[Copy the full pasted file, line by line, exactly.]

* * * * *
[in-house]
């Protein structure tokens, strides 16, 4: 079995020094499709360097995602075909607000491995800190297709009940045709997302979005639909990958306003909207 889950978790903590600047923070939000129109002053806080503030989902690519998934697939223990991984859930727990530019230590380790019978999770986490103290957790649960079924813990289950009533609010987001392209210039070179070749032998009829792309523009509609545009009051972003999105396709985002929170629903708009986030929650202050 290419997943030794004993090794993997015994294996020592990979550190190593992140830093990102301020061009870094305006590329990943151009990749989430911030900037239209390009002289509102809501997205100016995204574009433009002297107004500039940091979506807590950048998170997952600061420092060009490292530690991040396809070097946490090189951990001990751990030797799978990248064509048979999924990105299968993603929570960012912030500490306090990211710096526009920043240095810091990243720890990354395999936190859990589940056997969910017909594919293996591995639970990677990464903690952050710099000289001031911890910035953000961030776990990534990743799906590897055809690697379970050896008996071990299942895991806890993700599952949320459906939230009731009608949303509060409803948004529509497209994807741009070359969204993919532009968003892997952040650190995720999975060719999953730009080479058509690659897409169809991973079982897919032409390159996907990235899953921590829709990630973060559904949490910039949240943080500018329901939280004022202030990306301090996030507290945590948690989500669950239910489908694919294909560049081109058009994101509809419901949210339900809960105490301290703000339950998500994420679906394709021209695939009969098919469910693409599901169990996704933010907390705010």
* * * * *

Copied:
[in-house]
């Protein structure tokens, strides 16, 4: 079995020094499709360097995602075909607000491995800190297709009940045709997302979005639909990958306003909207 889950978790903590600047923070939000129109002053806080503030989902690519998934697939223990991984859930727990530019230590380790019978999770986490103290957790649960079924813990289950009533609010987001392209210039070179070749032998009829792309523009509609545009009051972003999105396709985002929170629903708009986030929650202050 290419997943030794004993090794993997015994294996020592990979550190190593992140830093990102301020061009870094305006590329990943151009990749989430911030900037239209390009002289509102809501997205100016995204574009433009002297107004500039940091979506807590950048998170997952600061420092060009490292530690991040396809070097946490090189951990001990751990030797799978990248064509048979999924990105299968993603929570960012912030500490306090990211710096526009920043240095810091990243720890990354395999936190859990589940056997969910017909594919293996591995639970990677990464903690952050710099000289001031911890910035953000961030776990990534990743799906590897055809690697379970050896008996071990299942895991806890993700599952949320459906939230009731009608949303509060409803948004529509497209994807741009070359969204993919532009968003892997952040650190995720999975060719999953730009080479058509690659897409169809991973079982897919032409390159996907990235899953921590829709990630973060559904949490910039949240943080500018329901939280004022202030990306301090996030507290945590948690989500669950239910489908694919294909560049081109058009994101509809419901949210339900809960105490301290703000339950998500994420679906394709021209695939009969098919469910693409599901169990996704933010907390705010």